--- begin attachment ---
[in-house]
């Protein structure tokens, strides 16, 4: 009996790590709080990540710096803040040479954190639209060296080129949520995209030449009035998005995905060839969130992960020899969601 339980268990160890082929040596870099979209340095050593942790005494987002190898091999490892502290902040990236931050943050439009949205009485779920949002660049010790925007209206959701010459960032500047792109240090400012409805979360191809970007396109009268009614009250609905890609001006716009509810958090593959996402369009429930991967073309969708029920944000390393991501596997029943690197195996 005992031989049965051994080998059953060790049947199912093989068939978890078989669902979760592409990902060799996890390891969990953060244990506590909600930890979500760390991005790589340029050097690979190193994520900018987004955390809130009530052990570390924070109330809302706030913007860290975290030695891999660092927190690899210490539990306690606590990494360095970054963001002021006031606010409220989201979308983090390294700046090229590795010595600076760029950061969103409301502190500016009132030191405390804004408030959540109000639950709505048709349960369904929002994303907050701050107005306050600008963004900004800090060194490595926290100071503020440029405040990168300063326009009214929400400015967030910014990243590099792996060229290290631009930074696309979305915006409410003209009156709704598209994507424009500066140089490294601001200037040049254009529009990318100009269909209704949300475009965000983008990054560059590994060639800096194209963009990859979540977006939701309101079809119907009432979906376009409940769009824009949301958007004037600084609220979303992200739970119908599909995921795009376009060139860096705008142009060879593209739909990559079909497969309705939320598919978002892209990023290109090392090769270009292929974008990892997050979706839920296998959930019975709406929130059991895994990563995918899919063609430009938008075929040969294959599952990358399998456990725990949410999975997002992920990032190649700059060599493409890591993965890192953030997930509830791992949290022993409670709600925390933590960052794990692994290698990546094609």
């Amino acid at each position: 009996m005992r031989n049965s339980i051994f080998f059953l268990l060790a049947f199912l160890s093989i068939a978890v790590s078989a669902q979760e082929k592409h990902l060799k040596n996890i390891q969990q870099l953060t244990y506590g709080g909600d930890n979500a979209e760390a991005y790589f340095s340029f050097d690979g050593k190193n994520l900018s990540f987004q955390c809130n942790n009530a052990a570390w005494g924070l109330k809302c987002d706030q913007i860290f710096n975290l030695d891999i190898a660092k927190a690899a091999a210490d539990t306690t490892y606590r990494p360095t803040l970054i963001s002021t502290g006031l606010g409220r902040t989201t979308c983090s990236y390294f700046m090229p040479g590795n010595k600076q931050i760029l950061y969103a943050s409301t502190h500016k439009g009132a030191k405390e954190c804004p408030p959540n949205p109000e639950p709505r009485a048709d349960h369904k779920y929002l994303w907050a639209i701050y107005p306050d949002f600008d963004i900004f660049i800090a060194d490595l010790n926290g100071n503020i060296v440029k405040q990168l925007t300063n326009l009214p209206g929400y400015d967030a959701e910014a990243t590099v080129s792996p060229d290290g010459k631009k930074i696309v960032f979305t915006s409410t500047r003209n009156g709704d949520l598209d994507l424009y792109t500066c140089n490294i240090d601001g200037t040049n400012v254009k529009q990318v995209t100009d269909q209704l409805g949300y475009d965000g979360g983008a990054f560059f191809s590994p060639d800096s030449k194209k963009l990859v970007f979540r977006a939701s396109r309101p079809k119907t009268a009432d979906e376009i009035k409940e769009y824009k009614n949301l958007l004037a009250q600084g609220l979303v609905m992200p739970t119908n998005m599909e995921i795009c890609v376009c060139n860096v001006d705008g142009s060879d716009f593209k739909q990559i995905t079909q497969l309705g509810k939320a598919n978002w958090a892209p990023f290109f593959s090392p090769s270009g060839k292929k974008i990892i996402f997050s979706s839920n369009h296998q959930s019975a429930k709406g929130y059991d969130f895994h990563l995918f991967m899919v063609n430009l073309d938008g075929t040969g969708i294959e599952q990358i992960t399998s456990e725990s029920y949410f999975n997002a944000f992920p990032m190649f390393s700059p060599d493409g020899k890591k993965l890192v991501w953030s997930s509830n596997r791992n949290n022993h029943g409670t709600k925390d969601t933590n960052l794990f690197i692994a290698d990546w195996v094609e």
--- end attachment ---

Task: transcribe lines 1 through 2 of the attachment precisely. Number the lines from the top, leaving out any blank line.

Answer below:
[in-house]
């Protein structure tokens, strides 16, 4: 009996790590709080990540710096803040040479954190639209060296080129949520995209030449009035998005995905060839969130992960020899969601 339980268990160890082929040596870099979209340095050593942790005494987002190898091999490892502290902040990236931050943050439009949205009485779920949002660049010790925007209206959701010459960032500047792109240090400012409805979360191809970007396109009268009614009250609905890609001006716009509810958090593959996402369009429930991967073309969708029920944000390393991501596997029943690197195996 005992031989049965051994080998059953060790049947199912093989068939978890078989669902979760592409990902060799996890390891969990953060244990506590909600930890979500760390991005790589340029050097690979190193994520900018987004955390809130009530052990570390924070109330809302706030913007860290975290030695891999660092927190690899210490539990306690606590990494360095970054963001002021006031606010409220989201979308983090390294700046090229590795010595600076760029950061969103409301502190500016009132030191405390804004408030959540109000639950709505048709349960369904929002994303907050701050107005306050600008963004900004800090060194490595926290100071503020440029405040990168300063326009009214929400400015967030910014990243590099792996060229290290631009930074696309979305915006409410003209009156709704598209994507424009500066140089490294601001200037040049254009529009990318100009269909209704949300475009965000983008990054560059590994060639800096194209963009990859979540977006939701309101079809119907009432979906376009409940769009824009949301958007004037600084609220979303992200739970119908599909995921795009376009060139860096705008142009060879593209739909990559079909497969309705939320598919978002892209990023290109090392090769270009292929974008990892997050979706839920296998959930019975709406929130059991895994990563995918899919063609430009938008075929040969294959599952990358399998456990725990949410999975997002992920990032190649700059060599493409890591993965890192953030997930509830791992949290022993409670709600925390933590960052794990692994290698990546094609």